Children do not pay attention to the language system; they have involuntary attention and memory, which means that their mind will be engaged with the semantics—the task, topic, or situation—but will not focus on the linguistic code. If they manage to acquire the form, it will be achieved indirectly, through peripheral rather than focal attention (which finds reflection in the frequent failure to acquire less salient and resilient grammatical features, visible in the structural simplification of YLs’ language, manifesting itself in the omission of grammatical functors such as auxiliary verbs, articles and bound morphemes (e.g. progressive ·ing, plural ·s and past tense ·ed); even though this may just be evidence for the Failed Functional Features hypothesis; Hawkins & Chan 1997). While children acquire their L1 when they are provided with robust, varied input and an opportunity for interaction, in order to master an L2 it is necessary to learn it consciously, especially when it is a foreign language (like English in Poland). Post-pubescent FL learners “have a conscious intention to learn the language, in contrast to young children learning their L1” (Zalewski 1995:27). Unlike children, older L2-ers, particularly adults, have the mental capacity to focus on purely formal linguistic features and engage in ‘planned language use’ by paying deliberate attention to the language forms they choose.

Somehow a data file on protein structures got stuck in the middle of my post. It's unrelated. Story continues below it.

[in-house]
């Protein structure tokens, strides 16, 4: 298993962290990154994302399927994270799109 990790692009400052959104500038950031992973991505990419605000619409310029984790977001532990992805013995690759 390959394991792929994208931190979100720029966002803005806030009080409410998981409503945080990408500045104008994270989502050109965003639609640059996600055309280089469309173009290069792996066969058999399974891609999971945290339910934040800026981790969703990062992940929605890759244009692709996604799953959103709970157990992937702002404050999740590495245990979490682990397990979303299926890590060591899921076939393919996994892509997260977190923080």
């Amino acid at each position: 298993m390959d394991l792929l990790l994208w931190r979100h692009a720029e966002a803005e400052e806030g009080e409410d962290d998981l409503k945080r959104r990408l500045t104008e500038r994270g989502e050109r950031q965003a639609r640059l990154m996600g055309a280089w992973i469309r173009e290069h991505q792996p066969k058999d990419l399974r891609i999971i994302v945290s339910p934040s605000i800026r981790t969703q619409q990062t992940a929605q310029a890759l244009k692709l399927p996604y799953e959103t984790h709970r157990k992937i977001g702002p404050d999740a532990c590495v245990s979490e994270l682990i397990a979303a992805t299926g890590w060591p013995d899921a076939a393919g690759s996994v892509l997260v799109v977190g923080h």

Felix and Weigl (1991) posit that humans have two distinct cognitive systems for dealing with the abstract system manipulation required by language. UG operates in L1A only and is accessible to very young children. Adults, on the other hand, tend to fall back on alternative, more general non-language-specific cognitive learner mechanisms of the kind described by Piaget (1923), which develop much later (around puberty) and function as a general problem solver, and they employ it in the way they would approach any field of study. They are able to make sense of even highly complex linguistic data using their general cognitive abilities: “[a]dult-acquired second languages …, however fluent they might be, could not be systems of grammatical competence” (Newmeyer 1998:74); rather, they construct surrogate systems (cf. Bley-Vroman 1989:52, his Fundamental Difference Hypothesis from a year earlier, and Section 1.5), drawing on L1 knowledge and general problem-solving mechanisms: “even supposing that the original scheme of Universal Grammar is no longer available, the foreign language learner can, in a sense, ‘reconstruct’ much of it by observing the native language” (Bley-Vroman 1988:26).